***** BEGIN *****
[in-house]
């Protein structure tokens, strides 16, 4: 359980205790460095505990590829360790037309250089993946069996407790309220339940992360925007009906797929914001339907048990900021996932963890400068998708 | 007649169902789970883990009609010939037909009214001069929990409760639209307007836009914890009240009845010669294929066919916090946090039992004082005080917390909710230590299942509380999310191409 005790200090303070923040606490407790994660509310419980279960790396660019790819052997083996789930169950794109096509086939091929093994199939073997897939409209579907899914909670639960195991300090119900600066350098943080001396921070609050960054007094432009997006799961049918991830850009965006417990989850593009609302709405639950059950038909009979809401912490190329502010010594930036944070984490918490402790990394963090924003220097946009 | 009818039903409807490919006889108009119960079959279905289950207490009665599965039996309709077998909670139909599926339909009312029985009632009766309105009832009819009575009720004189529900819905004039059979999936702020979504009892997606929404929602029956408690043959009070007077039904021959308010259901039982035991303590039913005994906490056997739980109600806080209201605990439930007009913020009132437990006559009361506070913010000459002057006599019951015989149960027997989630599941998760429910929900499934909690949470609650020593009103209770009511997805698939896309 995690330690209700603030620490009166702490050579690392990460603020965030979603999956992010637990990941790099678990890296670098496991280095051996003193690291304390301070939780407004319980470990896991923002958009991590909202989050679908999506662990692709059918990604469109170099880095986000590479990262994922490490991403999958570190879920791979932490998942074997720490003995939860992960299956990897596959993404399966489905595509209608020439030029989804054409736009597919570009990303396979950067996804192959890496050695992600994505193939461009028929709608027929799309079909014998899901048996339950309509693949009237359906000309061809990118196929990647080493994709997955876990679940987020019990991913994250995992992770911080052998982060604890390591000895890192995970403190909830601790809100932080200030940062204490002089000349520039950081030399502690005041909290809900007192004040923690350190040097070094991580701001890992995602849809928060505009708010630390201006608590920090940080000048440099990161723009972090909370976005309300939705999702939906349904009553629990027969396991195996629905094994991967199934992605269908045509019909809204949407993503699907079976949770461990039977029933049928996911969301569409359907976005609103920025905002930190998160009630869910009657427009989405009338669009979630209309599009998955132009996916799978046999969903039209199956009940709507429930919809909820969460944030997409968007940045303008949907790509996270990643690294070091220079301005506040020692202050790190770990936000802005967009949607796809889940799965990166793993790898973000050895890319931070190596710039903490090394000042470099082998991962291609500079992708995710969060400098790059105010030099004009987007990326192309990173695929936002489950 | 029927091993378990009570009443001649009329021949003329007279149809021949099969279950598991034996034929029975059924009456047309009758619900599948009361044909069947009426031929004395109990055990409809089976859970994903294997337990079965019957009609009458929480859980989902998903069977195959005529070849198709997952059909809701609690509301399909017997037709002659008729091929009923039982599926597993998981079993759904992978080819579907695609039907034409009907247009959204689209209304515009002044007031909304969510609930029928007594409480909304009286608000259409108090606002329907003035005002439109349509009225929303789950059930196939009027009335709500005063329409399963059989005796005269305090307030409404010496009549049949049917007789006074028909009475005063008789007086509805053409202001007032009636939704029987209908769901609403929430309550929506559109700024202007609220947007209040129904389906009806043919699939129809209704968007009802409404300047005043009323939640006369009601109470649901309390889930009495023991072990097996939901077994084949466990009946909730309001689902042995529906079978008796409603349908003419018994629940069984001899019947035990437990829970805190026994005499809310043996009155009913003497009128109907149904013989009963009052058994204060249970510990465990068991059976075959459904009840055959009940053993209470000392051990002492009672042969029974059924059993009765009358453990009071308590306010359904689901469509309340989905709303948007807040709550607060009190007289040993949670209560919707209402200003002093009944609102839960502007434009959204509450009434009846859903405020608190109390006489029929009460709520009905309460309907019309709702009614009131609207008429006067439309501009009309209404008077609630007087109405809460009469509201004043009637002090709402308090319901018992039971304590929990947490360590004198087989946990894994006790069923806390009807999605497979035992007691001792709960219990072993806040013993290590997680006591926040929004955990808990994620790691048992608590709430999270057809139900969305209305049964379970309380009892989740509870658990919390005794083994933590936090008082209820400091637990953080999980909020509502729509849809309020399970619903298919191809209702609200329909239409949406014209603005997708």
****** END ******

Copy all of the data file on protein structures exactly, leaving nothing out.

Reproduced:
[in-house]
């Protein structure tokens, strides 16, 4: 359980205790460095505990590829360790037309250089993946069996407790309220339940992360925007009906797929914001339907048990900021996932963890400068998708 | 007649169902789970883990009609010939037909009214001069929990409760639209307007836009914890009240009845010669294929066919916090946090039992004082005080917390909710230590299942509380999310191409 005790200090303070923040606490407790994660509310419980279960790396660019790819052997083996789930169950794109096509086939091929093994199939073997897939409209579907899914909670639960195991300090119900600066350098943080001396921070609050960054007094432009997006799961049918991830850009965006417990989850593009609302709405639950059950038909009979809401912490190329502010010594930036944070984490918490402790990394963090924003220097946009 | 009818039903409807490919006889108009119960079959279905289950207490009665599965039996309709077998909670139909599926339909009312029985009632009766309105009832009819009575009720004189529900819905004039059979999936702020979504009892997606929404929602029956408690043959009070007077039904021959308010259901039982035991303590039913005994906490056997739980109600806080209201605990439930007009913020009132437990006559009361506070913010000459002057006599019951015989149960027997989630599941998760429910929900499934909690949470609650020593009103209770009511997805698939896309 995690330690209700603030620490009166702490050579690392990460603020965030979603999956992010637990990941790099678990890296670098496991280095051996003193690291304390301070939780407004319980470990896991923002958009991590909202989050679908999506662990692709059918990604469109170099880095986000590479990262994922490490991403999958570190879920791979932490998942074997720490003995939860992960299956990897596959993404399966489905595509209608020439030029989804054409736009597919570009990303396979950067996804192959890496050695992600994505193939461009028929709608027929799309079909014998899901048996339950309509693949009237359906000309061809990118196929990647080493994709997955876990679940987020019990991913994250995992992770911080052998982060604890390591000895890192995970403190909830601790809100932080200030940062204490002089000349520039950081030399502690005041909290809900007192004040923690350190040097070094991580701001890992995602849809928060505009708010630390201006608590920090940080000048440099990161723009972090909370976005309300939705999702939906349904009553629990027969396991195996629905094994991967199934992605269908045509019909809204949407993503699907079976949770461990039977029933049928996911969301569409359907976005609103920025905002930190998160009630869910009657427009989405009338669009979630209309599009998955132009996916799978046999969903039209199956009940709507429930919809909820969460944030997409968007940045303008949907790509996270990643690294070091220079301005506040020692202050790190770990936000802005967009949607796809889940799965990166793993790898973000050895890319931070190596710039903490090394000042470099082998991962291609500079992708995710969060400098790059105010030099004009987007990326192309990173695929936002489950 | 029927091993378990009570009443001649009329021949003329007279149809021949099969279950598991034996034929029975059924009456047309009758619900599948009361044909069947009426031929004395109990055990409809089976859970994903294997337990079965019957009609009458929480859980989902998903069977195959005529070849198709997952059909809701609690509301399909017997037709002659008729091929009923039982599926597993998981079993759904992978080819579907695609039907034409009907247009959204689209209304515009002044007031909304969510609930029928007594409480909304009286608000259409108090606002329907003035005002439109349509009225929303789950059930196939009027009335709500005063329409399963059989005796005269305090307030409404010496009549049949049917007789006074028909009475005063008789007086509805053409202001007032009636939704029987209908769901609403929430309550929506559109700024202007609220947007209040129904389906009806043919699939129809209704968007009802409404300047005043009323939640006369009601109470649901309390889930009495023991072990097996939901077994084949466990009946909730309001689902042995529906079978008796409603349908003419018994629940069984001899019947035990437990829970805190026994005499809310043996009155009913003497009128109907149904013989009963009052058994204060249970510990465990068991059976075959459904009840055959009940053993209470000392051990002492009672042969029974059924059993009765009358453990009071308590306010359904689901469509309340989905709303948007807040709550607060009190007289040993949670209560919707209402200003002093009944609102839960502007434009959204509450009434009846859903405020608190109390006489029929009460709520009905309460309907019309709702009614009131609207008429006067439309501009009309209404008077609630007087109405809460009469509201004043009637002090709402308090319901018992039971304590929990947490360590004198087989946990894994006790069923806390009807999605497979035992007691001792709960219990072993806040013993290590997680006591926040929004955990808990994620790691048992608590709430999270057809139900969305209305049964379970309380009892989740509870658990919390005794083994933590936090008082209820400091637990953080999980909020509502729509849809309020399970619903298919191809209702609200329909239409949406014209603005997708």